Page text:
I wanted to spend Anzac Day, Australia's day to honor the sacrifices of its brave service men and women, in style at the races. In the US, 'style' and horse 'races' don't belong in the same sentence unless you're talking about the Kentucky Derby maybe. Here in Australia, you can get drunk at the races (getting drunk is an integral part of every Australian holiday), but the fashions at the Randwick Racecourse elevate the sport of horse racing to a level more sophisticated than the hot dog days at Santa Anita in my youth.
A day at the races is so much more than senseless betting and beer when it's framed as Randwick's Autumn Carnival, an event sponsored by Schweppes and the phrase 'princesses will stop at nothing,' which I still can't relate back to horses or Schweppes products. Anyway, I can't say anything more about the races because Mickey and most other members of our crew weren't tempted by the prospect of drinks and horses in pretty clothes as I was. Maybe next year.
Instead, Jess, Chris, Mickey and I met our token Australian friend Tim at his local watering hole, the Quarryman's in Pyrmont for drinks and two up, a gambling game that's legal in Australia only on Anzac Day. (Funny that our plan B also involved alcohol and betting. It's clear that the boys couldn't be bothered dressing up).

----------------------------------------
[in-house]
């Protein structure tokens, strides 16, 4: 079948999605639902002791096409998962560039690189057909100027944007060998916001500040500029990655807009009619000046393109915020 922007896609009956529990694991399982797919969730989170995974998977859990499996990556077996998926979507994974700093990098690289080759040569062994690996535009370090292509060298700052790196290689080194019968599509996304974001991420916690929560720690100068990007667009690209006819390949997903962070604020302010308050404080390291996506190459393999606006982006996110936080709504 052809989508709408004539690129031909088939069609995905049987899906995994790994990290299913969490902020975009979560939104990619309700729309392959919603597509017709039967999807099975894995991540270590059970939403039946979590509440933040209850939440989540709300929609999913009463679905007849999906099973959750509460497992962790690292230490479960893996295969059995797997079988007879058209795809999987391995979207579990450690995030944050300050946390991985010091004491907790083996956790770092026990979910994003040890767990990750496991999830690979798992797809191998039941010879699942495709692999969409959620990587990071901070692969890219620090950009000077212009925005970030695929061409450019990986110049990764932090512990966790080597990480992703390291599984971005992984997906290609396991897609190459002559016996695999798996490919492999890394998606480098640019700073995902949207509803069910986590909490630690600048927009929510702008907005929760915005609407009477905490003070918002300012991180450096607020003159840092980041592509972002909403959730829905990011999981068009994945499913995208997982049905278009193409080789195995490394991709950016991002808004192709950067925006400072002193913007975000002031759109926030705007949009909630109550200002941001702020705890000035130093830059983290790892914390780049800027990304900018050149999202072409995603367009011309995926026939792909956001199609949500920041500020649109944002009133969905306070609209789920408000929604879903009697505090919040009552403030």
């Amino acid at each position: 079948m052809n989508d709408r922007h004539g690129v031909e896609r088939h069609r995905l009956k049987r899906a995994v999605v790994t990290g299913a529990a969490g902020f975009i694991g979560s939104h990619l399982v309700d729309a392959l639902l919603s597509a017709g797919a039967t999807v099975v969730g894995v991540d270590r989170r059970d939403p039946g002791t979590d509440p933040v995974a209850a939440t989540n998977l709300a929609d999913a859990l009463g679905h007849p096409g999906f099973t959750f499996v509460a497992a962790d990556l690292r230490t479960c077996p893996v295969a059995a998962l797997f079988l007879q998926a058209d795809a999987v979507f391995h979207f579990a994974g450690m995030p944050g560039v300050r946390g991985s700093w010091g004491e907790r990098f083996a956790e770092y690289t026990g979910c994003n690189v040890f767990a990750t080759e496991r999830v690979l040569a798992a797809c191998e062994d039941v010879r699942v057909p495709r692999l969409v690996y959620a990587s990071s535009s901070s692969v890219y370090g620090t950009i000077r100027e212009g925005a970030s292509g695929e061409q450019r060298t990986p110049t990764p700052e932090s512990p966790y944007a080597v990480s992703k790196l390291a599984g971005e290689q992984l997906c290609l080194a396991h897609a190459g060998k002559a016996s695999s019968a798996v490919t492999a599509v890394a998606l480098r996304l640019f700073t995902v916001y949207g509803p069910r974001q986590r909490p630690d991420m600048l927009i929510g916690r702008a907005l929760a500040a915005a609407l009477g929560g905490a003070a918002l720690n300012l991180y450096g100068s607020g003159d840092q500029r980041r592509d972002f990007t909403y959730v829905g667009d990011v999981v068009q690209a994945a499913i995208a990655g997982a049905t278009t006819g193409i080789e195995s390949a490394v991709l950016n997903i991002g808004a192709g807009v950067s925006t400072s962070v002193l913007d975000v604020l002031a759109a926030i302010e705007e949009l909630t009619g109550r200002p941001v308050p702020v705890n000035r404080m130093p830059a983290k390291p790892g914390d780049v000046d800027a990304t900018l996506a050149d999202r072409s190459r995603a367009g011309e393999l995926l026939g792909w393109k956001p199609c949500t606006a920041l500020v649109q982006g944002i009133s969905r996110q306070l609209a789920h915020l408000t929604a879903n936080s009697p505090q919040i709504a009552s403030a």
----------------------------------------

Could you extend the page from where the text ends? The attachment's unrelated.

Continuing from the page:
Two up is pretty simple, but has a couple of nonsense rules. Someone holds two coins on a small paddle. People make bets on whether the coins will land heads or tails sides up. The spinner, or spinnah, as we say here in Australia, must make the coins flip around a couple of times at least at a height over his/her head. Two tails mean that tails wins, two heads mean that heads win and one of each means that you must flip again, a rule designed to help people lose money just a tad slower.
Again, it's a simple game, but it kept Tim's crew and the other patriotic Australians in the pub entertained for hours. I generally loathe gambling, but took a chance and ended up tripling my money. That's right, I came in with $5 and ended up with $15. The luck of the fallen soldier was with me alright.
I achieved the most enjoyment from watching Jess take the paddle and get gently heckled by the drunken gamblers shouting, 'come in, spinnah!' in a cockney accent which, like two up itself, is unique to Anzac Day.